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Press Release

National Latino Voter Poll Shows Republican Presidential Candidates
Out of Touch with Latino Voters
Voters say they are either unfamiliar or have an unfavorable opinion of the candidates; Obama’s support strengthens

LOS ANGELES, CA –October 17, 2011 – impreMedia, the leading Hispanic news and information company, announced today the results of a national tracking poll focused on the political landscape.

The survey was conducted by impreMedia and Latino Decisions between late September and early October. The results show a lack of knowledge with respect to Republican candidates and a less favorable image of the party.

Former Massachusetts Governor Romney had only a 28% favorability rating among Latino voters, with 25% saying they had an unfavorable opinion of him. Texas Governor Perry, the only candidate with a large Latino constituency, had a disapproval rating of 37%, a figure strikingly similar to the total amount of support he received during the last election in November 2010, when 38% of Latinos in Texas voted for his campaign for governor.

“Republicans should be concerned,” said Monica Lozano, CEO of impreMedia, “These numbers suggest that Republican candidates have not been effective in reaching out to Latino voters and their position on critical issues seem to be out of step with this electorate. This will require a special effort on their part if they hope to close the awareness gap.”

Recognition of other Republican presidential candidates and disapproval levels are especially low with 58% stating that they had no opinion or had not heard of Michelle Bachmann. 29% had an unfavorable opinion of the Minnesota Congresswoman and representative of the Tea Party. Only 13% had a favorable opinion of her.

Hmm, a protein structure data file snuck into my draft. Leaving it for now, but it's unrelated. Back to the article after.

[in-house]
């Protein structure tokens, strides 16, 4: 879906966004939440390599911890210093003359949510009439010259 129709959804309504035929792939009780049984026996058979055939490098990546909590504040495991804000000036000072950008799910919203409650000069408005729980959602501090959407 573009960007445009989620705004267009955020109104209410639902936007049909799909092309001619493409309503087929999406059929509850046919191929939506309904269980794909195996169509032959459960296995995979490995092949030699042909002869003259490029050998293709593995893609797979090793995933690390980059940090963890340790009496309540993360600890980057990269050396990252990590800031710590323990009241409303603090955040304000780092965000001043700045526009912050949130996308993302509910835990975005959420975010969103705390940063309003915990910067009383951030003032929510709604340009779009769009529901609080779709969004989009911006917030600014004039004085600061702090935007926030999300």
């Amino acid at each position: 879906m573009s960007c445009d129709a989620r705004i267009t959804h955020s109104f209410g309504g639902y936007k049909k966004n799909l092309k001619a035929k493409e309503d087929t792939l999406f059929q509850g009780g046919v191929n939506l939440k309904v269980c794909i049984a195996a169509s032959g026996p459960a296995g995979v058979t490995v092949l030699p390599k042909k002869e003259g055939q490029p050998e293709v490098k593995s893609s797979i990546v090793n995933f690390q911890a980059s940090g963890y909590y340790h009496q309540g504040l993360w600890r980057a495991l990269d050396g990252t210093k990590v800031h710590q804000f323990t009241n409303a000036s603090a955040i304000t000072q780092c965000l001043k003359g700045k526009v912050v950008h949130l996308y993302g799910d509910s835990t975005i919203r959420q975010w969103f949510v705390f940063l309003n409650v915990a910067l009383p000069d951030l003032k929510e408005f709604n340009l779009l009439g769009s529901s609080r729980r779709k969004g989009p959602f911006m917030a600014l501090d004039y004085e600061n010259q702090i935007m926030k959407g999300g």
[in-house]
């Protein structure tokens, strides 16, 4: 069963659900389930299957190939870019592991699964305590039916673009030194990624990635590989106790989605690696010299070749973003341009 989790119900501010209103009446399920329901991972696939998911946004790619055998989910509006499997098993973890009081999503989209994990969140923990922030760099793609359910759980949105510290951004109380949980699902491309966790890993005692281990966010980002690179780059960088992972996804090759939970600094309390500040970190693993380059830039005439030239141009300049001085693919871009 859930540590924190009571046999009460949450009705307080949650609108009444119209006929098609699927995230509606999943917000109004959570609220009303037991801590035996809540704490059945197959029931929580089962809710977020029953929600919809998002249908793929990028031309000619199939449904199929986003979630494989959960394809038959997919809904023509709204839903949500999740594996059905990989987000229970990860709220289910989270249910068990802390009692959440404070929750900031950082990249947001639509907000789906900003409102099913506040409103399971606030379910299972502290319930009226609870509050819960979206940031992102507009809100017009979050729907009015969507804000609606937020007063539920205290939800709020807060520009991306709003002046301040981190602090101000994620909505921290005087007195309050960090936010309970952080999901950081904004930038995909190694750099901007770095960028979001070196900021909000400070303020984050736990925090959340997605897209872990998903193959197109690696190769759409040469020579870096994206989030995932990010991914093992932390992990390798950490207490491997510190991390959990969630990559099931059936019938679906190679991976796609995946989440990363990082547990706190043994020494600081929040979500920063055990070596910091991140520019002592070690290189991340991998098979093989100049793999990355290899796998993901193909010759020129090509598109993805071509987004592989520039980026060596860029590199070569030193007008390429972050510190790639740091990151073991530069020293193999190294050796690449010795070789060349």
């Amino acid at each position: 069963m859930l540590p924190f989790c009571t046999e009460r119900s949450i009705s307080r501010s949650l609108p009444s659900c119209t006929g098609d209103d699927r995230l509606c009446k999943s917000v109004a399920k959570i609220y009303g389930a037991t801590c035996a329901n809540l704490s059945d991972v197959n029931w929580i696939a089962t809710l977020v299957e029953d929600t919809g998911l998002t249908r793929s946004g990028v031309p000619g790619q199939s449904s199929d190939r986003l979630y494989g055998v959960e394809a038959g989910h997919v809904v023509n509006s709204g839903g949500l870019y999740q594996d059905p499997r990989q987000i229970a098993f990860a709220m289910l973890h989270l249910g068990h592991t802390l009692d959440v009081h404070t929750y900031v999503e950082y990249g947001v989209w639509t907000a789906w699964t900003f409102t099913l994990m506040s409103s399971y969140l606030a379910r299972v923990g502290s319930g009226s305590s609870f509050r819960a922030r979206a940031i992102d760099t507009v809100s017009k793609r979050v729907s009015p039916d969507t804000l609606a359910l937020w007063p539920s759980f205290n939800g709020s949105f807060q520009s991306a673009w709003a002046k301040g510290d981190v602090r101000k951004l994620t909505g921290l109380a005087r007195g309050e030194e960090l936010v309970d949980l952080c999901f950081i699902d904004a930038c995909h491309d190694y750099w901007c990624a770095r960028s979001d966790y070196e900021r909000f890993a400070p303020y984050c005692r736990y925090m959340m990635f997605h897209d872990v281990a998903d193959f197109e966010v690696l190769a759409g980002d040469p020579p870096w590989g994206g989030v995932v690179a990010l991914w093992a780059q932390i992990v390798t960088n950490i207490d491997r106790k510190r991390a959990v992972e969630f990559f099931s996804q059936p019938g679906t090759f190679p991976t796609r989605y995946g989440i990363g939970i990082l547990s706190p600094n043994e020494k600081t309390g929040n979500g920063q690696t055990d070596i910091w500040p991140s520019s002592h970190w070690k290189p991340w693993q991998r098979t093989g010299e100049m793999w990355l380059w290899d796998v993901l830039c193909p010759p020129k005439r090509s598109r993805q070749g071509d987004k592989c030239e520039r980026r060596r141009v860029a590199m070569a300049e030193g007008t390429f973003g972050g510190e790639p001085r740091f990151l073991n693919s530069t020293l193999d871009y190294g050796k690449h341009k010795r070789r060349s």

In terms of issues, immigration and the economy and jobs ranked number one with 42% of Latino voters listing each as the most important issues in the United States. The survey found strong support for two measures announced by President Obama’s administration: the American Jobs Act (known as the “Jobs Act”) and changes in administrative policy with regards to deportation.

Seventy-eight percent of Latino voters stated that they believed Congress must approve the Jobs Act backed by Obama, in stark contrast to the Republican filibuster that blocked the legislation from being considered by the Senate.

On the issue of deportation, Latino voters appear to be paying close attention, with 47% saying they have heard about it, and support the idea of not deporting people who have no criminal history.

Focusing on those two issues appears to be paying off for President Obama, whose approval with Latino voters has increased. 49% of voters stated they were sure to vote for the president, compared to the 39% from a previous installment of this same survey. The number has fluctuated throughout 2011 but has typically stayed below 50%.

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